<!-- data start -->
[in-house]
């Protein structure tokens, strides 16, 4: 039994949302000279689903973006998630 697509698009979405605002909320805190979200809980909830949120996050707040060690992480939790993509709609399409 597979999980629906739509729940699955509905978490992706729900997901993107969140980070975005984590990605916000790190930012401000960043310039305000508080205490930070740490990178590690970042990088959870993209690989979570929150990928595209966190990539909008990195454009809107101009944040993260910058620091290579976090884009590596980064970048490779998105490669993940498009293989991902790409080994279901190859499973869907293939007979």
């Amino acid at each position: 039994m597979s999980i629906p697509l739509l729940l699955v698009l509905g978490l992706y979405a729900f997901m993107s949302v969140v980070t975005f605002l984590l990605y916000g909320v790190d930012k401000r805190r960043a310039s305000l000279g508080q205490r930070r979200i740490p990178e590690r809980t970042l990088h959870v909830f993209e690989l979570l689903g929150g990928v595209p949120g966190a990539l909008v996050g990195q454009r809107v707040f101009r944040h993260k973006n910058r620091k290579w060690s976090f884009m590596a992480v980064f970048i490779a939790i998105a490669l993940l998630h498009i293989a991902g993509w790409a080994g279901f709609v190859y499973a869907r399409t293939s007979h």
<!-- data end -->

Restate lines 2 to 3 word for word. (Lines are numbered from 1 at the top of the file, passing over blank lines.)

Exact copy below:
């Protein structure tokens, strides 16, 4: 039994949302000279689903973006998630 697509698009979405605002909320805190979200809980909830949120996050707040060690992480939790993509709609399409 597979999980629906739509729940699955509905978490992706729900997901993107969140980070975005984590990605916000790190930012401000960043310039305000508080205490930070740490990178590690970042990088959870993209690989979570929150990928595209966190990539909008990195454009809107101009944040993260910058620091290579976090884009590596980064970048490779998105490669993940498009293989991902790409080994279901190859499973869907293939007979």
């Amino acid at each position: 039994m597979s999980i629906p697509l739509l729940l699955v698009l509905g978490l992706y979405a729900f997901m993107s949302v969140v980070t975005f605002l984590l990605y916000g909320v790190d930012k401000r805190r960043a310039s305000l000279g508080q205490r930070r979200i740490p990178e590690r809980t970042l990088h959870v909830f993209e690989l979570l689903g929150g990928v595209p949120g966190a990539l909008v996050g990195q454009r809107v707040f101009r944040h993260k973006n910058r620091k290579w060690s976090f884009m590596a992480v980064f970048i490779a939790i998105a490669l993940l998630h498009i293989a991902g993509w790409a080994g279901f709609v190859y499973a869907r399409t293939s007979h």